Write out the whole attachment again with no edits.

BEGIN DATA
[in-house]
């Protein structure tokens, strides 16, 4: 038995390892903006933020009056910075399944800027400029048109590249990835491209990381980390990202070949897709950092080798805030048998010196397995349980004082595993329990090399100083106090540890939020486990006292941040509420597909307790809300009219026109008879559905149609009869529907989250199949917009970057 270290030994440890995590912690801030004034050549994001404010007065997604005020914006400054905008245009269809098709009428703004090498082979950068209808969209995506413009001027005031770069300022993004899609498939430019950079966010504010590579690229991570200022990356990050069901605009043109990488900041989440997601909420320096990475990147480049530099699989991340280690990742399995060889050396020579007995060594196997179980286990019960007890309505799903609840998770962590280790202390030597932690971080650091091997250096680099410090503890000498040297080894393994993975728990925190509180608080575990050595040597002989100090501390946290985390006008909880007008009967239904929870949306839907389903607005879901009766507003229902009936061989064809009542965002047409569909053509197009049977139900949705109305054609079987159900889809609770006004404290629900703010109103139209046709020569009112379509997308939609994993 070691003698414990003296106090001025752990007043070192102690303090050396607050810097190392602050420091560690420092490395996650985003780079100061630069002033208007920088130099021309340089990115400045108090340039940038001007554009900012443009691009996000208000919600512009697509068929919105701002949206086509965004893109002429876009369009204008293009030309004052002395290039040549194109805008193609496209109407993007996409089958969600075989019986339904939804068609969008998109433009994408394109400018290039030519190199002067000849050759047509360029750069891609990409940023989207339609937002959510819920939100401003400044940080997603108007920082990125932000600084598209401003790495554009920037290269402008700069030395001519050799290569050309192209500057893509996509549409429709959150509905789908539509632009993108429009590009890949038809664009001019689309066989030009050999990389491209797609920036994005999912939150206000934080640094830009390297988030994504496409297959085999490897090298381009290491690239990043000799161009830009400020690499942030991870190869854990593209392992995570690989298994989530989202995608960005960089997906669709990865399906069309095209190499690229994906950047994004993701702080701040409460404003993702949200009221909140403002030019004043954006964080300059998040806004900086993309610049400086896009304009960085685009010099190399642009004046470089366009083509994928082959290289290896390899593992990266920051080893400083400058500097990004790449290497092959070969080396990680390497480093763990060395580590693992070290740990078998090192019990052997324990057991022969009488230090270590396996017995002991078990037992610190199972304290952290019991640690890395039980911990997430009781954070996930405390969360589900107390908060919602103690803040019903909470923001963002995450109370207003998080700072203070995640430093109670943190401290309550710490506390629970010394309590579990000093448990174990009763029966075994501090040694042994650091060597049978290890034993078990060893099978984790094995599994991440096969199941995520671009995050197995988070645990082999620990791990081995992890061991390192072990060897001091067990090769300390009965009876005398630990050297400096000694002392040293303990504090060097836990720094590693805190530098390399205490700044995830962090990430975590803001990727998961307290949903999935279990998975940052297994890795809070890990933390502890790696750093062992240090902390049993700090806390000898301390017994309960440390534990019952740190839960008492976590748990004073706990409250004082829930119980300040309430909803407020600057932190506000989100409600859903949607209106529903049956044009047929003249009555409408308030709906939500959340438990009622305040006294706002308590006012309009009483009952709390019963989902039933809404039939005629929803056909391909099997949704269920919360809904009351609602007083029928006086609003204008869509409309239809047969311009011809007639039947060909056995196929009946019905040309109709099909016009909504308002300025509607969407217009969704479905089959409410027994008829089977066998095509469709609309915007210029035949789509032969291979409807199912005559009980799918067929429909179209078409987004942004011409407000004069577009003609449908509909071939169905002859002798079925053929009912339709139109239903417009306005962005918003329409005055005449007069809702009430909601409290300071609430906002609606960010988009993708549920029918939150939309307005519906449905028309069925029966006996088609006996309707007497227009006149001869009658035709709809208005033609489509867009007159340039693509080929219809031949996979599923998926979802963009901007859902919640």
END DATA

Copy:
[in-house]
């Protein structure tokens, strides 16, 4: 038995390892903006933020009056910075399944800027400029048109590249990835491209990381980390990202070949897709950092080798805030048998010196397995349980004082595993329990090399100083106090540890939020486990006292941040509420597909307790809300009219026109008879559905149609009869529907989250199949917009970057 270290030994440890995590912690801030004034050549994001404010007065997604005020914006400054905008245009269809098709009428703004090498082979950068209808969209995506413009001027005031770069300022993004899609498939430019950079966010504010590579690229991570200022990356990050069901605009043109990488900041989440997601909420320096990475990147480049530099699989991340280690990742399995060889050396020579007995060594196997179980286990019960007890309505799903609840998770962590280790202390030597932690971080650091091997250096680099410090503890000498040297080894393994993975728990925190509180608080575990050595040597002989100090501390946290985390006008909880007008009967239904929870949306839907389903607005879901009766507003229902009936061989064809009542965002047409569909053509197009049977139900949705109305054609079987159900889809609770006004404290629900703010109103139209046709020569009112379509997308939609994993 070691003698414990003296106090001025752990007043070192102690303090050396607050810097190392602050420091560690420092490395996650985003780079100061630069002033208007920088130099021309340089990115400045108090340039940038001007554009900012443009691009996000208000919600512009697509068929919105701002949206086509965004893109002429876009369009204008293009030309004052002395290039040549194109805008193609496209109407993007996409089958969600075989019986339904939804068609969008998109433009994408394109400018290039030519190199002067000849050759047509360029750069891609990409940023989207339609937002959510819920939100401003400044940080997603108007920082990125932000600084598209401003790495554009920037290269402008700069030395001519050799290569050309192209500057893509996509549409429709959150509905789908539509632009993108429009590009890949038809664009001019689309066989030009050999990389491209797609920036994005999912939150206000934080640094830009390297988030994504496409297959085999490897090298381009290491690239990043000799161009830009400020690499942030991870190869854990593209392992995570690989298994989530989202995608960005960089997906669709990865399906069309095209190499690229994906950047994004993701702080701040409460404003993702949200009221909140403002030019004043954006964080300059998040806004900086993309610049400086896009304009960085685009010099190399642009004046470089366009083509994928082959290289290896390899593992990266920051080893400083400058500097990004790449290497092959070969080396990680390497480093763990060395580590693992070290740990078998090192019990052997324990057991022969009488230090270590396996017995002991078990037992610190199972304290952290019991640690890395039980911990997430009781954070996930405390969360589900107390908060919602103690803040019903909470923001963002995450109370207003998080700072203070995640430093109670943190401290309550710490506390629970010394309590579990000093448990174990009763029966075994501090040694042994650091060597049978290890034993078990060893099978984790094995599994991440096969199941995520671009995050197995988070645990082999620990791990081995992890061991390192072990060897001091067990090769300390009965009876005398630990050297400096000694002392040293303990504090060097836990720094590693805190530098390399205490700044995830962090990430975590803001990727998961307290949903999935279990998975940052297994890795809070890990933390502890790696750093062992240090902390049993700090806390000898301390017994309960440390534990019952740190839960008492976590748990004073706990409250004082829930119980300040309430909803407020600057932190506000989100409600859903949607209106529903049956044009047929003249009555409408308030709906939500959340438990009622305040006294706002308590006012309009009483009952709390019963989902039933809404039939005629929803056909391909099997949704269920919360809904009351609602007083029928006086609003204008869509409309239809047969311009011809007639039947060909056995196929009946019905040309109709099909016009909504308002300025509607969407217009969704479905089959409410027994008829089977066998095509469709609309915007210029035949789509032969291979409807199912005559009980799918067929429909179209078409987004942004011409407000004069577009003609449908509909071939169905002859002798079925053929009912339709139109239903417009306005962005918003329409005055005449007069809702009430909601409290300071609430906002609606960010988009993708549920029918939150939309307005519906449905028309069925029966006996088609006996309707007497227009006149001869009658035709709809208005033609489509867009007159340039693509080929219809031949996979599923998926979802963009901007859902919640």